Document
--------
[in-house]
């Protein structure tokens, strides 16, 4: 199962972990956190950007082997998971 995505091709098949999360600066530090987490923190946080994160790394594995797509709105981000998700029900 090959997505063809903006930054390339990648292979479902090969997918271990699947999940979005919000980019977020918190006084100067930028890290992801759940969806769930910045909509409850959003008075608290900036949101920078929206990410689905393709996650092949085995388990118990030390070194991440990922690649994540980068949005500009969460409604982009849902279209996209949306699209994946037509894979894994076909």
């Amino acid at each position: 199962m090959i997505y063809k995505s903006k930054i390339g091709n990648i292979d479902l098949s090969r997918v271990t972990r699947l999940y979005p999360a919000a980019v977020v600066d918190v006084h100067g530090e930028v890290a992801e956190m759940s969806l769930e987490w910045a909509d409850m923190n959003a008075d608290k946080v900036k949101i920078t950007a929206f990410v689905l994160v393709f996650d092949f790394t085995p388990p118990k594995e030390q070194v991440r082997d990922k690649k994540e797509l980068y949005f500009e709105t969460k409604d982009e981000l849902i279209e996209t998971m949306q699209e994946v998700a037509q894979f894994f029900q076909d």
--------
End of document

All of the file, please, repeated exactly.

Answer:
[in-house]
């Protein structure tokens, strides 16, 4: 199962972990956190950007082997998971 995505091709098949999360600066530090987490923190946080994160790394594995797509709105981000998700029900 090959997505063809903006930054390339990648292979479902090969997918271990699947999940979005919000980019977020918190006084100067930028890290992801759940969806769930910045909509409850959003008075608290900036949101920078929206990410689905393709996650092949085995388990118990030390070194991440990922690649994540980068949005500009969460409604982009849902279209996209949306699209994946037509894979894994076909």
């Amino acid at each position: 199962m090959i997505y063809k995505s903006k930054i390339g091709n990648i292979d479902l098949s090969r997918v271990t972990r699947l999940y979005p999360a919000a980019v977020v600066d918190v006084h100067g530090e930028v890290a992801e956190m759940s969806l769930e987490w910045a909509d409850m923190n959003a008075d608290k946080v900036k949101i920078t950007a929206f990410v689905l994160v393709f996650d092949f790394t085995p388990p118990k594995e030390q070194v991440r082997d990922k690649k994540e797509l980068y949005f500009e709105t969460k409604d982009e981000l849902i279209e996209t998971m949306q699209e994946v998700a037509q894979f894994f029900q076909d």